In the case of general relativity, that field is a pseudo-Riemannian metric $g_{\mu\nu}$ on the space, and the space is a 4-dimensional topological space called spacetime, while in the case of Newtonian gravity, the field is a vector field (if you are describing it by the gravitational acceleration $\mathbf g$) or a scalar field (if you are describing it by the gravitational potential $\Phi$) on three-dimensional Euclidean space.

In the case of general relativity, the gravitational field tells you the geometry of spacetime, and it's the curvature of this geometry that particles "ineract with" in when they move around. The gravitational field is determined by the energy-momentum content of spacetime through Einstein's Equations.

In the case of Newtonian gravity, the gravitational field tells you the acceleration that a particle would feel at any given point in space, but in contrast to general relativity, the geometry of the space itself is not altered by the sources of gravity (masses in this case).

In a highly simplified nutshell:

General relativity describes gravity as spacetime curvature while Newtonian gravity describes it as something living on top of a static space with no curvature.

• Have you read chapter 12 of Misner, Thorne and Wheeler? You'd probably like it. Newtonian gravity can be put in the same formalism as general relativity. The difference between the two is rather interesting and non-obvious once it is a fair contest with them side by side in the same language. :) Mar 21 '13 at 0:52

One more aspect. Roughly speaking, in General Relativity "energy" is attracted $(E/c^2)$, while in Newtonian gravity - only mass. And there is no time dilation in Newtonian gravity.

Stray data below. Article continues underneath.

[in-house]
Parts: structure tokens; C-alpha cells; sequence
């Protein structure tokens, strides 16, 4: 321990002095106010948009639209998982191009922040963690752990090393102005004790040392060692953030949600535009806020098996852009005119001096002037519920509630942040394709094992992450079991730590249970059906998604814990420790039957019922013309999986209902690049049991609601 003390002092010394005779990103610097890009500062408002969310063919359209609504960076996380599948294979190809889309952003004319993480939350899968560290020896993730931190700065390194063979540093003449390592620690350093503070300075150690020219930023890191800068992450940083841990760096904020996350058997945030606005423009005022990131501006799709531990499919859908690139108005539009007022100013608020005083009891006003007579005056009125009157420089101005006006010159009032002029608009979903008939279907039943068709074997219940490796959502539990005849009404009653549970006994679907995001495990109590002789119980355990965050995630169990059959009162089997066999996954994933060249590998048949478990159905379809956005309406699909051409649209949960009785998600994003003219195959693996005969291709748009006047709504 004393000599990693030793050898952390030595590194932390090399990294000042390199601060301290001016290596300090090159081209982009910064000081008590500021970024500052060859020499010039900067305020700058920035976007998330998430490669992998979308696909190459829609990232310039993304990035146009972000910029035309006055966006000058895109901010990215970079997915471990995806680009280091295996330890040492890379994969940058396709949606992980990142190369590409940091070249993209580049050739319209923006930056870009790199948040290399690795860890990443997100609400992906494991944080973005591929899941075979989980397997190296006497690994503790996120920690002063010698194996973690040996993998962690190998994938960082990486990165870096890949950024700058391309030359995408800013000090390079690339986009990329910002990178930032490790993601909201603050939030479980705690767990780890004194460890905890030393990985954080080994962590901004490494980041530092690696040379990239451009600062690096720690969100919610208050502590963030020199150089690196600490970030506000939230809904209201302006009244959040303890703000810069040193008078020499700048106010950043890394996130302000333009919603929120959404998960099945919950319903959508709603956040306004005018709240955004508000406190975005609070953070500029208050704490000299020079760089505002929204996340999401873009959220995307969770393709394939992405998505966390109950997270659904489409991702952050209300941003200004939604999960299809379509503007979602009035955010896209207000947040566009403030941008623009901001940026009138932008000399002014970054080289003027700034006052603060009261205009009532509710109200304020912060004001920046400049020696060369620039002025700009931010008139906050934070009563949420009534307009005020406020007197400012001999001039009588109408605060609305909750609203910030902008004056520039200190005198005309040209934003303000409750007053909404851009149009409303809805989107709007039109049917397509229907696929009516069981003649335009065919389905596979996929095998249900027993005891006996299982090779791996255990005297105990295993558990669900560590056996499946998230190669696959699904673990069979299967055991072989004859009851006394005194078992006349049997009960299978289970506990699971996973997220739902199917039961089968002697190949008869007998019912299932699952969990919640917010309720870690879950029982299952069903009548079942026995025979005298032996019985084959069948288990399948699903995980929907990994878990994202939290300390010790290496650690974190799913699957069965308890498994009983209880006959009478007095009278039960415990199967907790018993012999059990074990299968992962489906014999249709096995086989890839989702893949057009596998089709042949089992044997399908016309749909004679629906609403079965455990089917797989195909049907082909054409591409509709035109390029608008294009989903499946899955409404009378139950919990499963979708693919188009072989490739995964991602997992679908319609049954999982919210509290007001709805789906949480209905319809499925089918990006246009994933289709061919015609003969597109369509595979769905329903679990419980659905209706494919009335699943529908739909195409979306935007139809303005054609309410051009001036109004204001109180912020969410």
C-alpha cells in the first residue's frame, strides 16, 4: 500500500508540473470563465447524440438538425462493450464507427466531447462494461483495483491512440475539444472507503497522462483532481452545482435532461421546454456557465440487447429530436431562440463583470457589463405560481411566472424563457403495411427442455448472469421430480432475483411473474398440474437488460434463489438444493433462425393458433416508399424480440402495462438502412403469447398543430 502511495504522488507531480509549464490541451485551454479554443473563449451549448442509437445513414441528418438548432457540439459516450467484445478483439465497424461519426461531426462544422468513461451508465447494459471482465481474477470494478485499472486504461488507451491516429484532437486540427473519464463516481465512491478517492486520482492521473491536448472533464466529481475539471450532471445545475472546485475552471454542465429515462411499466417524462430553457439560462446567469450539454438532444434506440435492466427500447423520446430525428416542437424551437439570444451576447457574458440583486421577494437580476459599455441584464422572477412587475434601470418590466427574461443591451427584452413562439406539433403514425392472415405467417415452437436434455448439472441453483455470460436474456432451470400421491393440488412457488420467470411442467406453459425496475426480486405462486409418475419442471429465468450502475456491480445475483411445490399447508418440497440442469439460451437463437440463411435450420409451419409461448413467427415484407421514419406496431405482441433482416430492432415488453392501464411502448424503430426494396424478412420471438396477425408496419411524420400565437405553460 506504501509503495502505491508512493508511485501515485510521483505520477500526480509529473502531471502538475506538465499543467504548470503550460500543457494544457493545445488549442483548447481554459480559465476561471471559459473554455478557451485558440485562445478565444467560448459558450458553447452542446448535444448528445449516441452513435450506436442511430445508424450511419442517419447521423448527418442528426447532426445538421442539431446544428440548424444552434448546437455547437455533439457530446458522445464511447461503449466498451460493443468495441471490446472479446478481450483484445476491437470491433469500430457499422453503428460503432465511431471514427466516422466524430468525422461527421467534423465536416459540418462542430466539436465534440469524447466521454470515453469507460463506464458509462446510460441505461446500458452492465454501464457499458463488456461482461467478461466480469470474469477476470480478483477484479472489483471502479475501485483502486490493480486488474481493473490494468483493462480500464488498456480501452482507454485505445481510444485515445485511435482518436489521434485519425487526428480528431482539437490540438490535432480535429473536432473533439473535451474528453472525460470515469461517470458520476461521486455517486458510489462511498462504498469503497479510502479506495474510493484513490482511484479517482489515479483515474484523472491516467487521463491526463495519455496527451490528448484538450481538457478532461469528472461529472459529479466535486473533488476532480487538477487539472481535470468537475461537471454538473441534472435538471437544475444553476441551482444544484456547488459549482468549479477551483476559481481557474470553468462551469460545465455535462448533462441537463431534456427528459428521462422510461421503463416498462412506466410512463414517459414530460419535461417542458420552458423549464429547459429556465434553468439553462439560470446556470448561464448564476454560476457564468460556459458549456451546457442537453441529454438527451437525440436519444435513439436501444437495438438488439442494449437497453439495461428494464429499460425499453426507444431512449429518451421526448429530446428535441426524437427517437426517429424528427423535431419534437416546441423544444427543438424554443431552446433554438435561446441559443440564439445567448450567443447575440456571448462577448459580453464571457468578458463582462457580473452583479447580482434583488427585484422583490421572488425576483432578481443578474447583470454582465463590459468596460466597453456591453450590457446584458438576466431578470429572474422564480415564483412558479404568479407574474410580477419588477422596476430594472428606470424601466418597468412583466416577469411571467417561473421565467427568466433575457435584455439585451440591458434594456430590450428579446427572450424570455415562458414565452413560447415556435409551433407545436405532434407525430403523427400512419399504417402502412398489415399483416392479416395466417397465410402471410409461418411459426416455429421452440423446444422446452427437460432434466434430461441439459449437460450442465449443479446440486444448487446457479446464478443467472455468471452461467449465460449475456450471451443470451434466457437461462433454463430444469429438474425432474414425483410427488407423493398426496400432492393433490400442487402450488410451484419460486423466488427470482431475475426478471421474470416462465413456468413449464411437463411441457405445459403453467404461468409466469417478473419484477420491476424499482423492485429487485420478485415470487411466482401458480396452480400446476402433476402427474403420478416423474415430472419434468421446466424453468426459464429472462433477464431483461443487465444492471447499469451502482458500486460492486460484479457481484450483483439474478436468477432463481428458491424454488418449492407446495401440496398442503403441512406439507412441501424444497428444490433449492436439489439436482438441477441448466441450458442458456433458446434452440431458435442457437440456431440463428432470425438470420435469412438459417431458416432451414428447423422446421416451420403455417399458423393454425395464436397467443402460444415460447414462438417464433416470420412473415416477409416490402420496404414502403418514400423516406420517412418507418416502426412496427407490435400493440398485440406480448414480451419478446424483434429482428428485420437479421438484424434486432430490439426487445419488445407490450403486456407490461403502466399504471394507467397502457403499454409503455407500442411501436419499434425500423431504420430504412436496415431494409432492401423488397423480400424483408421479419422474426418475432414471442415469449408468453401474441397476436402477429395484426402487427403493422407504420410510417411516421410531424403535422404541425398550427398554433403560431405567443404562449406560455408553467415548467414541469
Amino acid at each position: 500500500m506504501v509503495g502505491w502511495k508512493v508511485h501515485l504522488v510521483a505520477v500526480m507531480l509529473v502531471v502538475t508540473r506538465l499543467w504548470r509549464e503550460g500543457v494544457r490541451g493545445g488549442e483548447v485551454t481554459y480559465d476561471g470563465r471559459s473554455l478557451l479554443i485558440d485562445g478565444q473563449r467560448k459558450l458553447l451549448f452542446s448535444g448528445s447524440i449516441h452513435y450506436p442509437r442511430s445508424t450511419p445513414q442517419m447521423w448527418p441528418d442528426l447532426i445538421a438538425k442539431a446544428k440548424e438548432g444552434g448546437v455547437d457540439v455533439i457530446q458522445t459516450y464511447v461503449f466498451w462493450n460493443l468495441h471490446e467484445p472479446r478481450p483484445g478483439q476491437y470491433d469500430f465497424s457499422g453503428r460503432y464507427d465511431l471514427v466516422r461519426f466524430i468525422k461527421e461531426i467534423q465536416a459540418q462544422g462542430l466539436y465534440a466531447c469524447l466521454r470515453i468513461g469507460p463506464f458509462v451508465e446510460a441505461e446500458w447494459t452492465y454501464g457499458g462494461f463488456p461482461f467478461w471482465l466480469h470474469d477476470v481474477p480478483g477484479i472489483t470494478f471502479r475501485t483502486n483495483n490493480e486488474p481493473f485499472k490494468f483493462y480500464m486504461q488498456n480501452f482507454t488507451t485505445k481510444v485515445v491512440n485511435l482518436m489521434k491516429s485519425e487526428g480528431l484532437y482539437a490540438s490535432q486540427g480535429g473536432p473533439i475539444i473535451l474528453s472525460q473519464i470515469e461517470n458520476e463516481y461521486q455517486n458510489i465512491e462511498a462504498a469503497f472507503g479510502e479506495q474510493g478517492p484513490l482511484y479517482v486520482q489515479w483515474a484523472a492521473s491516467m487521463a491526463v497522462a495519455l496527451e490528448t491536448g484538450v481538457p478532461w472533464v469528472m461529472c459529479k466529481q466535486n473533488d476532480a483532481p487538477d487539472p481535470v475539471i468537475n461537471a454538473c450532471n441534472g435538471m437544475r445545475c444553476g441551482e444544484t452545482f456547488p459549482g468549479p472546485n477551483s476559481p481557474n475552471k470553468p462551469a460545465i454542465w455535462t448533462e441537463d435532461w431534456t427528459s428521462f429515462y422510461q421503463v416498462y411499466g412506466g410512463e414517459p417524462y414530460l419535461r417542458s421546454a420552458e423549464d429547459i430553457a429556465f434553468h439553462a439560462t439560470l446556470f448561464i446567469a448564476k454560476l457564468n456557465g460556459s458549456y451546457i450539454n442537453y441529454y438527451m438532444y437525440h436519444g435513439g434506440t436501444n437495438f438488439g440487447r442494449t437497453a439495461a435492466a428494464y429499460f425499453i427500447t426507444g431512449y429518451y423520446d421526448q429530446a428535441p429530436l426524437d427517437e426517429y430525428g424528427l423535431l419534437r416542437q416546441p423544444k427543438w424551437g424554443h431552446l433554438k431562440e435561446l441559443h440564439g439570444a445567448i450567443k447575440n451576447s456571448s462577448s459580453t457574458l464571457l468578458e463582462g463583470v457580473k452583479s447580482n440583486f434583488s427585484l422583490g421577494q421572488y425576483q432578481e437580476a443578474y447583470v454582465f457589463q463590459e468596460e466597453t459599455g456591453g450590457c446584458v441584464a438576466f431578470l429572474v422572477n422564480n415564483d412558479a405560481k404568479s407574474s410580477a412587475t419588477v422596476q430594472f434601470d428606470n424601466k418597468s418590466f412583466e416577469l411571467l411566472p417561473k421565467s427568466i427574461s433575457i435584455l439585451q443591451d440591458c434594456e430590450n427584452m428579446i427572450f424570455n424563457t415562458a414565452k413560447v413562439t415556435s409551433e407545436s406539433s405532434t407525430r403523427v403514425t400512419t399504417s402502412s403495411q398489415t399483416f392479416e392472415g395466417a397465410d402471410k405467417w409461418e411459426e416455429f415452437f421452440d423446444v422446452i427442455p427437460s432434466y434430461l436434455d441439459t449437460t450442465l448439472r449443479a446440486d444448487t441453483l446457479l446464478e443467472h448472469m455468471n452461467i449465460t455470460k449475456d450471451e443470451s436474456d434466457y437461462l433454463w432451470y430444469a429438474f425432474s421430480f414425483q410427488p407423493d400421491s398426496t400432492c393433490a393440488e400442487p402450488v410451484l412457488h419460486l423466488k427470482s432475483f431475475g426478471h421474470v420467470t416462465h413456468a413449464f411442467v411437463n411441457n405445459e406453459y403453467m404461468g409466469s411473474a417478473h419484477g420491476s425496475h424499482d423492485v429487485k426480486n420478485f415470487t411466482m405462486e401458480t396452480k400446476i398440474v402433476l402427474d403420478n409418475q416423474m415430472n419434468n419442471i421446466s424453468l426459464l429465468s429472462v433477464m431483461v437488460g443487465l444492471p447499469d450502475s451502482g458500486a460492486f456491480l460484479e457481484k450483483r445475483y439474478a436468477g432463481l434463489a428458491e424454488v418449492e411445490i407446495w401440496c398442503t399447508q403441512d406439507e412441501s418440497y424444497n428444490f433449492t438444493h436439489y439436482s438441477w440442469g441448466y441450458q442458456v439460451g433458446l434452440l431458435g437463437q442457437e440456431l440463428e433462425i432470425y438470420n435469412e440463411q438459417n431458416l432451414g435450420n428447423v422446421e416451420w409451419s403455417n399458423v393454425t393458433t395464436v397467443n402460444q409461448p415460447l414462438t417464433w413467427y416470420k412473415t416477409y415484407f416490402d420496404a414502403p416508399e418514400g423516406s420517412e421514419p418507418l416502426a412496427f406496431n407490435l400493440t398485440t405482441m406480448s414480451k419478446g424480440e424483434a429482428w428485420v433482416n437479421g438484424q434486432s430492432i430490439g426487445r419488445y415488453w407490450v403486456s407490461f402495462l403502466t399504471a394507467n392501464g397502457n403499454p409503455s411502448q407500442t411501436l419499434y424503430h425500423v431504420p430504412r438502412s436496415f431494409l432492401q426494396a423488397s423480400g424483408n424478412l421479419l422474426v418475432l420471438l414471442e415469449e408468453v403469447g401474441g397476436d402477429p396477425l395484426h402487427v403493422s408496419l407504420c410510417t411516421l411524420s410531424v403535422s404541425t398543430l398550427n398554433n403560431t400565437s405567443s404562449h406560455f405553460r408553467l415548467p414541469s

In Newtonian Gravity, space is like 3-dimensional graph paper, and objects are moving through space at an absolute time. The objects path curves because a force is present. Without that force (gravity) objects will continue in a straight line.

Where Newton's idea of Gravity is 3D space with Time a constant, Einstein conceived of 4D space -- called space-time. In this structure, time is not absolute but a dimension or variable in the structure such that (x,y,z,t) exist for a given event. Objects moving through space-time curve not because they are "pulled" by the force of gravity, but because they are taking the shortest distance through curved space-time.

Amazingly, for Einstein, you can have curved space-time without matter so an object might start moving in curves even if nothing is present.

Newton saw the universe, as a 17th century man would, as having a fixed time speed everywhere and lengths that appeared the same to all observers. Within this model, he created a really excellent set of rules for motion under the influence of gravity.